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EnerDel Achieves USABC Phase I Targets with Li-Ion Battery

2 January 2007

EnerDel, the lithium-ion battery company of Ener1, has successfully achieved all United States Advanced Battery Consortium (USABC) Phase I targets such as power, volume and cold cranking with only half the weight. EnerDel is one of four companies with a li-ion battery project with USABC—the others are the Johnson Controls-Saft joint venture, CPI (the US subsidiary of LG Chemical), and A123Systems.

EnerDel made its initial delivery of sample battery cells under the Phase I earlier in December. EnerDel expects to deliver the next set of samples to the USABC during the next few months, as part of its continuing effort under its agreement with USABC.

This is compelling data which promises to bring significant benefit to our customers in terms of cost, safety, longevity and design flexibility. We have installed a production line at our facility capable of producing these electrodes for 5000 Hybrid Electric Vehicle (HEV) batteries per month. In parallel, we are working at NanoEner to develop new generation of electrodes capable of delivering high rate of discharge while reducing weight. We are well on our way to secure customer validation in 2007.

—Peter Novak, CEO and Charles Gassenheimer, Vice Chairman

USABC is a part of the United States Council for Automotive Research (USCAR), an organization founded by DaimlerChrysler, Ford and General Motors that works with the Department of Energy (DOE) on the cooperative development of advanced automotive technologies.

Earlier in December, EnerDel announced that it had worked with PrioVista Laboratories, Inc. to complete the installation of new furnace equipment that it will use to develop active battery electrode materials in-house. The high capacity furnace, which is located in EnerDel’s Indianapolis facility, can be used to make Lithium Titanate, Lithium Manganese, Lithium Nickel Oxide and other materials.

Although EnerDel will also work with outside material companies to support mass-production, access to the new furnace equipment will enhance EnerDel’s internal materials development capability and help EnerDel to accelerate its product development. The furnace was acquired from ITOCHU Corporation, a shareholder of both Ener1 and PrioVista.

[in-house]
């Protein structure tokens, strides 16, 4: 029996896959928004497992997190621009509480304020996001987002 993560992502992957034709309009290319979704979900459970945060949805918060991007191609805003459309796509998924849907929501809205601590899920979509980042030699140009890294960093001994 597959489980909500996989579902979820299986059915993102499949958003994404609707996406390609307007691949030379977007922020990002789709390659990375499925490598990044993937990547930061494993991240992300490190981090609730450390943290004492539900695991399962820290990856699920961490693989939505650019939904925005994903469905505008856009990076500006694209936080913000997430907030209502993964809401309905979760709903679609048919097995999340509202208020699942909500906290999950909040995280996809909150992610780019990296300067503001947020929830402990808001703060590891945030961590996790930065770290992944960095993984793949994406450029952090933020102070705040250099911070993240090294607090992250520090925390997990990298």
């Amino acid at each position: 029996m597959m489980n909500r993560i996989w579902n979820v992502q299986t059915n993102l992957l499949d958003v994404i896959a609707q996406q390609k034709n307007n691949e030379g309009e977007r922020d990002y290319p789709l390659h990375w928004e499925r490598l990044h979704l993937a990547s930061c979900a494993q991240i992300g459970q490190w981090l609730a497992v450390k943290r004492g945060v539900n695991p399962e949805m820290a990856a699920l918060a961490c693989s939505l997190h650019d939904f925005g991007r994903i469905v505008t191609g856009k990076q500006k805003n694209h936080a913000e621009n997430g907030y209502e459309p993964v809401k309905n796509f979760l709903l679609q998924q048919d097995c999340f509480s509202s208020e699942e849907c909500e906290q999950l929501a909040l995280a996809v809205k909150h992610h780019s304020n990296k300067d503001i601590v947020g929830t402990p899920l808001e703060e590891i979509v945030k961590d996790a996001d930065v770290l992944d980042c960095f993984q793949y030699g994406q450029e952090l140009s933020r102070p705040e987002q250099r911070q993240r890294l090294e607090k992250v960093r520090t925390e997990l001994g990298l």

Ener1, Inc. is an alternative energy technology company. The company’s interests include: 80.5% of EnerDel, a lithium battery company in which Delphi Corp. owns 19.5%; 41% of Enerstruct, a Japanese lithium battery technology company in which Ener1’s strategic investor ITOCHU owns 51%; wholly owned subsidiary EnerFuel, a fuel cell products and testing services company, and wholly owned subsidiary NanoEner, which develops nanotechnology-based materials and manufacturing processes for batteries and other applications.

EnerDel has also been notified of allowance of a US patent “Method for Cell Balancing for Lithium Battery” by the US Patent and Trademark Office. This patent will expand EnerDel’s patent portfolio in lithium batteries to 30 granted and 68 pending patents. The inventions covered by the new patent make it possible for the cells of a battery pack to be charged to specific and individual SOC (state-of-charge) levels that are unique and optimal to each individual cell, based upon data collected during the battery’s operation.

EnerDel’s invention also reduces the time required for charging and balancing of a multi-cell lithium chemistry battery system and reduces temperature peaks that can occur in conventional battery management systems during balancing.

January 2, 2007 | Permalink | Comments (2) | TrackBack (0)

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Comments

Detroit better exploit this to the fullest. With all the connections to US automakers, they would be foolish - unless something better comes along - to dawddle this opportunity away.

When you see who owns part of whom, the financing of keeping a company in the game becomes complex. If you are doing startup rounds of capital, you face the possibility that the next round will not be there. Taking a company out of development can be very costly to everyone.

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